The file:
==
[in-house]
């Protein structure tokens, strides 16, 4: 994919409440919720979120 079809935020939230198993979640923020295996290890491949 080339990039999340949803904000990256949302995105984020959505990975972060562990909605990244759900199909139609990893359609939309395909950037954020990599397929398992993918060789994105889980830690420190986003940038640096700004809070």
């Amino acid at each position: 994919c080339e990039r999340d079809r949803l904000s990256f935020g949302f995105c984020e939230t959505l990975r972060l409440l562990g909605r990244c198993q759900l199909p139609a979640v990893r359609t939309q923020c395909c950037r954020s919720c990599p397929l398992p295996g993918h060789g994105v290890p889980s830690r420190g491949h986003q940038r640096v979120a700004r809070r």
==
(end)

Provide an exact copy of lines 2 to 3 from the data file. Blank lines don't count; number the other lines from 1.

């Protein structure tokens, strides 16, 4: 994919409440919720979120 079809935020939230198993979640923020295996290890491949 080339990039999340949803904000990256949302995105984020959505990975972060562990909605990244759900199909139609990893359609939309395909950037954020990599397929398992993918060789994105889980830690420190986003940038640096700004809070």
């Amino acid at each position: 994919c080339e990039r999340d079809r949803l904000s990256f935020g949302f995105c984020e939230t959505l990975r972060l409440l562990g909605r990244c198993q759900l199909p139609a979640v990893r359609t939309q923020c395909c950037r954020s919720c990599p397929l398992p295996g993918h060789g994105v290890p889980s830690r420190g491949h986003q940038r640096v979120a700004r809070r």